Can we talk about worship?
Here are a few quotes to get us started. I cannot vouch for the authenticity of any of them, having found them in that motherlode of fascinating quotes, real and imagined, solid and made-up-on-the spot, the Internet. Smiley-face goes here …
1. From actor Brad Pitt:
“I didn’t understand this idea of a God who says, ‘You have to acknowledge me. You have to say that I’m the best, and then I’ll give you eternal happiness. If you won’t, then you don’t get it!’ It seemed to be about ego. I can’t see God operating from ego, so it made no sense to me.”
There is a reason this makes no sense to you, Mr. Pitt.
The Apostle Paul put it this way: “A natural man does not accept the things of the Spirit of God, for they are foolishness to him. Nor can he understand them, for they are spiritually appraised” (I Corinthians 2:14).
Don’t mean to be harsh in that assessment, but it explains why so many on the outside look at Christian worship and shake their heads. They just don’t get it.
Let me repeat that: They. Do. Not. Get. It.
2. From a blog in which this guy talks about religion:
Someone asked him why God wants us to worship Him. He answered, “Everyone likes being praised. It’s a huge ego bump, after all. But why does God need it? I mean, what kind of egomaniac needs millions of people all over the world praising his name? Isn’t that a little arrogant? Short answer: Yes.”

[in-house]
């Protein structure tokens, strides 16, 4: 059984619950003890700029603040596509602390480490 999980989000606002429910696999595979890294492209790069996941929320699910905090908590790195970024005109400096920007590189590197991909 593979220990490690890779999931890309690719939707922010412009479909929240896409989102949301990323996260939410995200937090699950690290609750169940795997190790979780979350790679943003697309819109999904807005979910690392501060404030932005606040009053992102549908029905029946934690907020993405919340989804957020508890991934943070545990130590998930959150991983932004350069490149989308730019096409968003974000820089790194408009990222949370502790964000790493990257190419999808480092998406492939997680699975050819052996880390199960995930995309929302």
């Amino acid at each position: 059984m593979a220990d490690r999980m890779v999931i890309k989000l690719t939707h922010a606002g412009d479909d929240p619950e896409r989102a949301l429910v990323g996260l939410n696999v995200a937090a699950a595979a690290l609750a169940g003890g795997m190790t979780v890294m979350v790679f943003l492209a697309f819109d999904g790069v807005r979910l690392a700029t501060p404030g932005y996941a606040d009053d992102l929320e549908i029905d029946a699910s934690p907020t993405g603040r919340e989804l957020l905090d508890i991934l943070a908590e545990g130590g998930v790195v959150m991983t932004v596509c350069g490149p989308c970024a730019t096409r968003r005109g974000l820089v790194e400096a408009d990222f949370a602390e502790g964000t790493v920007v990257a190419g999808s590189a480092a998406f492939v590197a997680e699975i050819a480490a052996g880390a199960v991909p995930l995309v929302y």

He went on to make a case for God being egotistical. Oh, and he thought he was being pro-God.
He should spare God the compliment.
Without knowing this fellow, just from this I’d say he’s another one who just doesn’t get the business of Christian worship.
3. From a Catholic website:
“While worshiping God changes us for the better, the primary aim of our worship is not self-improvement. In the Liturgy of St. John Chrysostom, the liturgy used by many of the Eastern Rite Catholic churches, the priest at one point chants, “For to You is due all glory, honor and worship, Father, Son and Holy Spirit, both now and ever, and unto ages of ages.
“While God doesn’t need our worship in order to be complete, our worship is still a duty—something that we owe to God. But it is a duty that we can perform cheerfully, knowing that, in doing so, we are participating briefly in the life of heaven.”
OK, this is thought provoking. But it still seems to imply that we might be “adding value” to Heaven in some way, and that God is somehow diminished a tad when we fail to worship.